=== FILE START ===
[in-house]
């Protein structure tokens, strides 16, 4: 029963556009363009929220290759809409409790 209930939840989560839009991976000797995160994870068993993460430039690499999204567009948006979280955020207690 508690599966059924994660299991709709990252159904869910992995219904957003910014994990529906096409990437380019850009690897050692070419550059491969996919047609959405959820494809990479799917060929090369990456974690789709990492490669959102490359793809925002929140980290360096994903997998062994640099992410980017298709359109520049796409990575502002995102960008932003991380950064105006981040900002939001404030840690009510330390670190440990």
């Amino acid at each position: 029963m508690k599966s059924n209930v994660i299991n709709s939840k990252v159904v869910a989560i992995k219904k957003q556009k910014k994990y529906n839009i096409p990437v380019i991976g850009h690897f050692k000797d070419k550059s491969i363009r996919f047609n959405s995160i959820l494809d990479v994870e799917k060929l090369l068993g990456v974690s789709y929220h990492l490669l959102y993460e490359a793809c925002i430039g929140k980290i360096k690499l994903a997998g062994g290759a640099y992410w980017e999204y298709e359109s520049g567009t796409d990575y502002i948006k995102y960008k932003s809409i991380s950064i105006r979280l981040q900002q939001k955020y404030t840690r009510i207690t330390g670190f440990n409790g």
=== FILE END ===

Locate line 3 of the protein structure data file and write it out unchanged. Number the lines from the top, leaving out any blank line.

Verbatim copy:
């Amino acid at each position: 029963m508690k599966s059924n209930v994660i299991n709709s939840k990252v159904v869910a989560i992995k219904k957003q556009k910014k994990y529906n839009i096409p990437v380019i991976g850009h690897f050692k000797d070419k550059s491969i363009r996919f047609n959405s995160i959820l494809d990479v994870e799917k060929l090369l068993g990456v974690s789709y929220h990492l490669l959102y993460e490359a793809c925002i430039g929140k980290i360096k690499l994903a997998g062994g290759a640099y992410w980017e999204y298709e359109s520049g567009t796409d990575y502002i948006k995102y960008k932003s809409i991380s950064i105006r979280l981040q900002q939001k955020y404030t840690r009510i207690t330390g670190f440990n409790g």